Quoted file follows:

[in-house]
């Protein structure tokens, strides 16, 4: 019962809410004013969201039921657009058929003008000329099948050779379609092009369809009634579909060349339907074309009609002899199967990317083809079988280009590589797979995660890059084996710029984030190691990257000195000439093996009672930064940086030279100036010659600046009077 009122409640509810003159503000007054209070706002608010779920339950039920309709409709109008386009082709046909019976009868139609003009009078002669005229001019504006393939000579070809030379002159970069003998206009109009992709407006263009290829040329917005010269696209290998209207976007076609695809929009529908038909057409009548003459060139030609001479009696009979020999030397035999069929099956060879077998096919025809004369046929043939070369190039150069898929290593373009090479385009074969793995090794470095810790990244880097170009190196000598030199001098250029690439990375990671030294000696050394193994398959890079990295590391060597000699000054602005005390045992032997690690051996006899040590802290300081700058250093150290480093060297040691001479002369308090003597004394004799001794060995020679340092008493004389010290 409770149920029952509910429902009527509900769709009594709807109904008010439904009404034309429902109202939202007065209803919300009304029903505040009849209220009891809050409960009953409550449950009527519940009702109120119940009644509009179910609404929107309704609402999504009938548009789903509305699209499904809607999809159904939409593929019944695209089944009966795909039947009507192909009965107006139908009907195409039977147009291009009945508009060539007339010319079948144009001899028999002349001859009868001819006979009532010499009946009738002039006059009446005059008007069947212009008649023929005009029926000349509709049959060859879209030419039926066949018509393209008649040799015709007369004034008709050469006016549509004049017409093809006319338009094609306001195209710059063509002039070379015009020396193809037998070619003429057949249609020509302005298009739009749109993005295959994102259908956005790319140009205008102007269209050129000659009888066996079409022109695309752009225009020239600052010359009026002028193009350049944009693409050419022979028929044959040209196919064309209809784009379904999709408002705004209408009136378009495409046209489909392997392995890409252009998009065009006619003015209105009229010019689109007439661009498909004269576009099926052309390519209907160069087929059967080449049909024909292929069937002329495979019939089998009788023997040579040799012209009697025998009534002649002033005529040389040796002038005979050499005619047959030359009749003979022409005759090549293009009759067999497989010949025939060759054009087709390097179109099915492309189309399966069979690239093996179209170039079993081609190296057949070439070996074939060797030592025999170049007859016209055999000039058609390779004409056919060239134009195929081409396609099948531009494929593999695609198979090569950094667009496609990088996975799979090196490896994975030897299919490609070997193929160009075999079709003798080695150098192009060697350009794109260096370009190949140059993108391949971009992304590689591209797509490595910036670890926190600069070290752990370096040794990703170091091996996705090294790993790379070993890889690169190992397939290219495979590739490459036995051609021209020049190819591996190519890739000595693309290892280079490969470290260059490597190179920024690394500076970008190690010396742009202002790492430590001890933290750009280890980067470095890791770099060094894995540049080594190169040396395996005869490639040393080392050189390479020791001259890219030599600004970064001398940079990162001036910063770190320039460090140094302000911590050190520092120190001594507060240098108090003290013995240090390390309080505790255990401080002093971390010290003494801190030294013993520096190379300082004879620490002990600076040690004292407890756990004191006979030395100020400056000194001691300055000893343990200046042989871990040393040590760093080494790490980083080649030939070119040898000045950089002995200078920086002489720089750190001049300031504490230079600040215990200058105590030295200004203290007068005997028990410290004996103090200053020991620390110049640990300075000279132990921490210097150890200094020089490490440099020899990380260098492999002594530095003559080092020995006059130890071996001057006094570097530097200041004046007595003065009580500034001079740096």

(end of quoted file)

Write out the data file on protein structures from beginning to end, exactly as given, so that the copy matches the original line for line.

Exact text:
[in-house]
């Protein structure tokens, strides 16, 4: 019962809410004013969201039921657009058929003008000329099948050779379609092009369809009634579909060349339907074309009609002899199967990317083809079988280009590589797979995660890059084996710029984030190691990257000195000439093996009672930064940086030279100036010659600046009077 009122409640509810003159503000007054209070706002608010779920339950039920309709409709109008386009082709046909019976009868139609003009009078002669005229001019504006393939000579070809030379002159970069003998206009109009992709407006263009290829040329917005010269696209290998209207976007076609695809929009529908038909057409009548003459060139030609001479009696009979020999030397035999069929099956060879077998096919025809004369046929043939070369190039150069898929290593373009090479385009074969793995090794470095810790990244880097170009190196000598030199001098250029690439990375990671030294000696050394193994398959890079990295590391060597000699000054602005005390045992032997690690051996006899040590802290300081700058250093150290480093060297040691001479002369308090003597004394004799001794060995020679340092008493004389010290 409770149920029952509910429902009527509900769709009594709807109904008010439904009404034309429902109202939202007065209803919300009304029903505040009849209220009891809050409960009953409550449950009527519940009702109120119940009644509009179910609404929107309704609402999504009938548009789903509305699209499904809607999809159904939409593929019944695209089944009966795909039947009507192909009965107006139908009907195409039977147009291009009945508009060539007339010319079948144009001899028999002349001859009868001819006979009532010499009946009738002039006059009446005059008007069947212009008649023929005009029926000349509709049959060859879209030419039926066949018509393209008649040799015709007369004034008709050469006016549509004049017409093809006319338009094609306001195209710059063509002039070379015009020396193809037998070619003429057949249609020509302005298009739009749109993005295959994102259908956005790319140009205008102007269209050129000659009888066996079409022109695309752009225009020239600052010359009026002028193009350049944009693409050419022979028929044959040209196919064309209809784009379904999709408002705004209408009136378009495409046209489909392997392995890409252009998009065009006619003015209105009229010019689109007439661009498909004269576009099926052309390519209907160069087929059967080449049909024909292929069937002329495979019939089998009788023997040579040799012209009697025998009534002649002033005529040389040796002038005979050499005619047959030359009749003979022409005759090549293009009759067999497989010949025939060759054009087709390097179109099915492309189309399966069979690239093996179209170039079993081609190296057949070439070996074939060797030592025999170049007859016209055999000039058609390779004409056919060239134009195929081409396609099948531009494929593999695609198979090569950094667009496609990088996975799979090196490896994975030897299919490609070997193929160009075999079709003798080695150098192009060697350009794109260096370009190949140059993108391949971009992304590689591209797509490595910036670890926190600069070290752990370096040794990703170091091996996705090294790993790379070993890889690169190992397939290219495979590739490459036995051609021209020049190819591996190519890739000595693309290892280079490969470290260059490597190179920024690394500076970008190690010396742009202002790492430590001890933290750009280890980067470095890791770099060094894995540049080594190169040396395996005869490639040393080392050189390479020791001259890219030599600004970064001398940079990162001036910063770190320039460090140094302000911590050190520092120190001594507060240098108090003290013995240090390390309080505790255990401080002093971390010290003494801190030294013993520096190379300082004879620490002990600076040690004292407890756990004191006979030395100020400056000194001691300055000893343990200046042989871990040393040590760093080494790490980083080649030939070119040898000045950089002995200078920086002489720089750190001049300031504490230079600040215990200058105590030295200004203290007068005997028990410290004996103090200053020991620390110049640990300075000279132990921490210097150890200094020089490490440099020899990380260098492999002594530095003559080092020995006059130890071996001057006094570097530097200041004046007595003065009580500034001079740096």